I’d get pregnant for $20,000
If I could, but if I actually could I probably would not. Unlike Bristol Palin’s honorarium, pregnancy is no laughing matter, despite making for a great reality TV show. Supporting and funding a speaker on abstinence education rightly provides a more balanced view toward sex and sexuality on campus. It promotes one of those “dialogues” about the choices available to students, one of Student Union’s favorite justifications for funding events. Unrelated to the abstinence part of the event, paying Bristol Palin to come and speak about her pregnancy and related problems raises an issue for creating an informative dialogue. She is no more qualified to sit down and talk about abstinence in a college setting than she is to be on “Dancing with the Stars.”
I will give her some credit where credit is due: She is more qualified than I am to sit around and talk about abstinence. She was actually pregnant. But when did we start giving $20,000 to people who barely meet the minimum criterion for a speaker? If all we required to be qualified to speak about abstinence was having once been pregnant, there would be a lot of available applicants, many of whom would be willing to talk for a few hours for less than $20,000. Some of them probably have more interesting personal narratives involving their pregnancy and its interference with their life. Alternatively, we could probably get 20 speakers and still have money for pizza.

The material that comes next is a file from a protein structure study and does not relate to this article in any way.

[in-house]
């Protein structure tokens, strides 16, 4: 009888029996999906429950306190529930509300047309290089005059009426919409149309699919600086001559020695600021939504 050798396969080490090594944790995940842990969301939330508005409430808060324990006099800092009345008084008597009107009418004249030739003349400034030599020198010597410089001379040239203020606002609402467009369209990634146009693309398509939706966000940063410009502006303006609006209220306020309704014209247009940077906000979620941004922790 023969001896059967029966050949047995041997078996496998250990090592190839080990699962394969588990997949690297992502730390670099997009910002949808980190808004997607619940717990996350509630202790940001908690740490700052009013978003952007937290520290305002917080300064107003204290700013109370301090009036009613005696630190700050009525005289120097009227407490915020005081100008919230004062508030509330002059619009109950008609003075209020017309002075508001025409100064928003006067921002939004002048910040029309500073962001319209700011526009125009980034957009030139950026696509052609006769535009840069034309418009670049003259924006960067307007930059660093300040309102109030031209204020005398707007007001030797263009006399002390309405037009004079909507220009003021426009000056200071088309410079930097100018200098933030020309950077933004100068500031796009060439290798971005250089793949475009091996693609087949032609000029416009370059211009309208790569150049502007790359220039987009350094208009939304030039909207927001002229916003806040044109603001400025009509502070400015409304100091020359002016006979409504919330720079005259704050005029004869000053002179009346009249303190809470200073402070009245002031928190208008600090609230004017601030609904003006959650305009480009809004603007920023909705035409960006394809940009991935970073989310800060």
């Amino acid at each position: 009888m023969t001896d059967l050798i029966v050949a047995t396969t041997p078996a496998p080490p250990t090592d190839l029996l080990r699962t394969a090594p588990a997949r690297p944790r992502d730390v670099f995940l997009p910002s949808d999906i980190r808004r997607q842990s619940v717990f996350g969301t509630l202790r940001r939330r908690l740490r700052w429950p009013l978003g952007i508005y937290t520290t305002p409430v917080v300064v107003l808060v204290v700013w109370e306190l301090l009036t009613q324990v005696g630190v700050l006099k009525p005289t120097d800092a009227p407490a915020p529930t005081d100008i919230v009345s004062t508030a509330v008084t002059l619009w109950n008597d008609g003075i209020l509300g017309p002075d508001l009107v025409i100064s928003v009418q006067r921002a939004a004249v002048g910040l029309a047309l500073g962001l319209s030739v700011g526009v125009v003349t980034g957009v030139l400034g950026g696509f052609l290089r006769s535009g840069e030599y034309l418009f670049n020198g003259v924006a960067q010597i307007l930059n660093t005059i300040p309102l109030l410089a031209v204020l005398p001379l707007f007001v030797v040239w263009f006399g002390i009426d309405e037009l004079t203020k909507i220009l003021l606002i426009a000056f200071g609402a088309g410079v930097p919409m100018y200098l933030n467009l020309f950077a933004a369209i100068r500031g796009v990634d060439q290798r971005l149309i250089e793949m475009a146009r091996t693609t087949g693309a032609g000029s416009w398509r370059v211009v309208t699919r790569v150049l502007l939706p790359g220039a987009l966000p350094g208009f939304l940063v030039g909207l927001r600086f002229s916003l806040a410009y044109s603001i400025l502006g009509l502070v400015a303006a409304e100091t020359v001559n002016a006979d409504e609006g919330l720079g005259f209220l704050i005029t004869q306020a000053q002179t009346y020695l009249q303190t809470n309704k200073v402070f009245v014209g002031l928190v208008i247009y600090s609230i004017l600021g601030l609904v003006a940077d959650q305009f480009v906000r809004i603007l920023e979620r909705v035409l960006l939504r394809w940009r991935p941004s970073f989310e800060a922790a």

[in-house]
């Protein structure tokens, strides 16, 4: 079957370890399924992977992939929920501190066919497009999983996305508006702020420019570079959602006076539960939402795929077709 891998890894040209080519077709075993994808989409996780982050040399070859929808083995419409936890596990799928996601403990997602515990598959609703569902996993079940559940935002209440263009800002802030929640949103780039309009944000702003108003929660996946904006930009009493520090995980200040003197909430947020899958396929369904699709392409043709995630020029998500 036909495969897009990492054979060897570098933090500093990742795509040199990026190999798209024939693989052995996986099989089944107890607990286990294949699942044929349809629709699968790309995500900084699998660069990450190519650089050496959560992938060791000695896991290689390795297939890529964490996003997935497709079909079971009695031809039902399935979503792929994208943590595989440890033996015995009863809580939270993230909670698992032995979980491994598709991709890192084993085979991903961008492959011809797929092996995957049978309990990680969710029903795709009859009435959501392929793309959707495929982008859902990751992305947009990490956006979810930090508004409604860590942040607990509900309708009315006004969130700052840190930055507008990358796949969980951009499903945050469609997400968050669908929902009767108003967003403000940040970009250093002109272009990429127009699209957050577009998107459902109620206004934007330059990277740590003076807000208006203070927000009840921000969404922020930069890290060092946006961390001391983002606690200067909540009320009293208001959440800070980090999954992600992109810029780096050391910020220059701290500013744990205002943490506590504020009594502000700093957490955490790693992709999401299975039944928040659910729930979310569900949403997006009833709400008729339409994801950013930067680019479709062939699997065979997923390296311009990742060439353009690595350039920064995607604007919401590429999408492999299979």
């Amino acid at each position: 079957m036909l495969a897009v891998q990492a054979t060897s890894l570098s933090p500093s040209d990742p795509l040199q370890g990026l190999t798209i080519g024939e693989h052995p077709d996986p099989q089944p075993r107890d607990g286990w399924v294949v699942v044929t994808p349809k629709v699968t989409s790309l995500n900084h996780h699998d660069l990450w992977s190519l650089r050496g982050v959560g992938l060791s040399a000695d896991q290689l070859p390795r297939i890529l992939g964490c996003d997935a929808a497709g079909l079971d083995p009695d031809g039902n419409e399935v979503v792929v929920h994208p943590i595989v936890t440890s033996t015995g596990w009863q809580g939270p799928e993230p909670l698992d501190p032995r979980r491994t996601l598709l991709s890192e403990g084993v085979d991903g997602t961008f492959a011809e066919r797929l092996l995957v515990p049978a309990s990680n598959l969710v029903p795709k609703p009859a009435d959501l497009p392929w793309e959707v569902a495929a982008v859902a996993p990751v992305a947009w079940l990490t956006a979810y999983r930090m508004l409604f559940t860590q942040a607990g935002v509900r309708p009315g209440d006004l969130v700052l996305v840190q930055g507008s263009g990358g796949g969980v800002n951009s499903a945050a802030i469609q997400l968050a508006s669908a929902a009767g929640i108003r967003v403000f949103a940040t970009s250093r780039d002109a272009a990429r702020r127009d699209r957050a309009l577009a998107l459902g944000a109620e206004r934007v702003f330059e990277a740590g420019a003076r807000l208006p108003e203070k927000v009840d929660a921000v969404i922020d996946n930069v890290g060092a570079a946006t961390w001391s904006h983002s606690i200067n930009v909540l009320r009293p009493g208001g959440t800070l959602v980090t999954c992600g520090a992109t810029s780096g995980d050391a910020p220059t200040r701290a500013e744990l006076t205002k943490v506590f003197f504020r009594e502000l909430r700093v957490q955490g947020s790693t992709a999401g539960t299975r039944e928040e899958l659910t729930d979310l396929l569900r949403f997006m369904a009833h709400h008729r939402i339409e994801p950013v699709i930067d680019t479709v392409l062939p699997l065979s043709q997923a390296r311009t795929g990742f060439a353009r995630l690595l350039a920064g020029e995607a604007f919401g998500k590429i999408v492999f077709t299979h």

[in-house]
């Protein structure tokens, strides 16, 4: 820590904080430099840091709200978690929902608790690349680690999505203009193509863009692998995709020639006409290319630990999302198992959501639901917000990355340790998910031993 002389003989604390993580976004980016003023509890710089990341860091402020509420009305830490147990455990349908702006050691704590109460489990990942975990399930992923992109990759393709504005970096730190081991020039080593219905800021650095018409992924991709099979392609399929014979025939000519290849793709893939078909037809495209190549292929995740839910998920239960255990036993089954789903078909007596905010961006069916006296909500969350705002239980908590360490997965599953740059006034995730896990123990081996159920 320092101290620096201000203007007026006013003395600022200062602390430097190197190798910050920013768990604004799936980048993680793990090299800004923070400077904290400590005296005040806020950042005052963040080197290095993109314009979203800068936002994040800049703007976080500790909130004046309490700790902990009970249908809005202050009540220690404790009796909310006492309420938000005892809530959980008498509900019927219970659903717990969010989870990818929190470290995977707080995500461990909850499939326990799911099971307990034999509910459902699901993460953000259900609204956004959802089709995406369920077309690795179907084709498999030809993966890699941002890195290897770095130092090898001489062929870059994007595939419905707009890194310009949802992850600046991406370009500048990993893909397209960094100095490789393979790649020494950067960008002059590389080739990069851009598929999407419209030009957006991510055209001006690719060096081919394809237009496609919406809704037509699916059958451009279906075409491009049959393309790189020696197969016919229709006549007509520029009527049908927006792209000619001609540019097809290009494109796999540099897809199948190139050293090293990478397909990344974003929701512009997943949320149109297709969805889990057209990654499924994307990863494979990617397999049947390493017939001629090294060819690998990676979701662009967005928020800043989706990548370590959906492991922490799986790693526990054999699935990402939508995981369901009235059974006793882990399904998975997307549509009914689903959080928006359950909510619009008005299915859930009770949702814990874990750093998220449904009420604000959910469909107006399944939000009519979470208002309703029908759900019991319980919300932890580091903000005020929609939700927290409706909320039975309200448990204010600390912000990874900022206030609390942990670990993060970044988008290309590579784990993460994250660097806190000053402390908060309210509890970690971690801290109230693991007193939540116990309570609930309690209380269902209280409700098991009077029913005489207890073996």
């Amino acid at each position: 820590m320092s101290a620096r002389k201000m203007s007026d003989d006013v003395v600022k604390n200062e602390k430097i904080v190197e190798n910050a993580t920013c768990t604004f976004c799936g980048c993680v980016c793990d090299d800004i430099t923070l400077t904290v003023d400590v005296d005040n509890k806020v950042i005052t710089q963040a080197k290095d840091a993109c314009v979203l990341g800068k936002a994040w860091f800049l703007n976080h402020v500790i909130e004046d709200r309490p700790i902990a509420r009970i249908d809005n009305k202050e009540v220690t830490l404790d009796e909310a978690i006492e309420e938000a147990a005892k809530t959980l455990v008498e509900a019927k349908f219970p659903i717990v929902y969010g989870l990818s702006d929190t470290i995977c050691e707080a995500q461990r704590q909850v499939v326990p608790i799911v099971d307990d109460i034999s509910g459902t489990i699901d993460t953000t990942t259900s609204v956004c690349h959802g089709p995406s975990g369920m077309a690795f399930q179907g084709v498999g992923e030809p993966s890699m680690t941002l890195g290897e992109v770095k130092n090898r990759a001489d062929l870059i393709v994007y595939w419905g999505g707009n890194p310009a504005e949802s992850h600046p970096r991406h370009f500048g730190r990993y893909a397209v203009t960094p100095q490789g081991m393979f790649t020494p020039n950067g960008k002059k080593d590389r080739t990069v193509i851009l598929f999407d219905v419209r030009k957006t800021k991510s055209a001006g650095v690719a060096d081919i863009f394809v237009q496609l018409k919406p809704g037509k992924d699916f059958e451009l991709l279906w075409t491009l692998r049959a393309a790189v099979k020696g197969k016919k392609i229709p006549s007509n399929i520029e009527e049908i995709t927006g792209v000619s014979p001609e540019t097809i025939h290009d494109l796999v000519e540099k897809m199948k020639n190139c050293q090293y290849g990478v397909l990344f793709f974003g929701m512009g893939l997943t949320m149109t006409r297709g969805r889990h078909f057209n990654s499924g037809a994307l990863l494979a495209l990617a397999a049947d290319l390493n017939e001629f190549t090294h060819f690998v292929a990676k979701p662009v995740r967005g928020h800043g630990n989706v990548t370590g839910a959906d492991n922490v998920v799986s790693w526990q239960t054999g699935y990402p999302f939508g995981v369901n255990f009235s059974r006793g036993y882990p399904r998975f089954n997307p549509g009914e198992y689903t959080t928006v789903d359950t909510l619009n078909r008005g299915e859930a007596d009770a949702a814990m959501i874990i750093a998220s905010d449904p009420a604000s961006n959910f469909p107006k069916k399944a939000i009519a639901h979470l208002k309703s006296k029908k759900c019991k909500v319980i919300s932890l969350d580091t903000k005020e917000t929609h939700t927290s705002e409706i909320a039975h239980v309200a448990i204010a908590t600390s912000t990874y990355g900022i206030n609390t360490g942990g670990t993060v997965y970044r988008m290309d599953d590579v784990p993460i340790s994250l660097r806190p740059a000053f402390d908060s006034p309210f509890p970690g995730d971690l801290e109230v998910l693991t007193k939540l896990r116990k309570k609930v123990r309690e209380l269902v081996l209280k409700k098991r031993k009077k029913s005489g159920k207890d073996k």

So if the criterion to speak about abstinence was that easily met and Student Union actually cared about being frugal, why did not they opt for the less expensive option? Simple. Bristol Palin is a celebrity in the loosest sense of the word. She is a celebrity in the same way Paris Hilton is a celebrity. The 20 other speakers I vaguely proposed are not famous in the same way Bristol is. With event planning, there is often a tradeoff between providing substantive content and attracting a large crowd. Celebrities tend to attract crowds. However, I do not know if Bristol Palin will actually attract a crowd. Simply, who really gives a damn about Bristol Palin besides those who would have already gone to a panel on abstinence? What I do know is that Bristol Palin will not provide content more substantial than what I could acquire from watching an after-school special, except after-school specials are free. For this event, Student Union and the Student Health Advisory Committee have decided to bait the event with an abstinence celebrity, a super star of abstinence, in order to attract a larger crowd, robbing us of an actual opportunity to take a moment and reflect upon abstinence and its merits.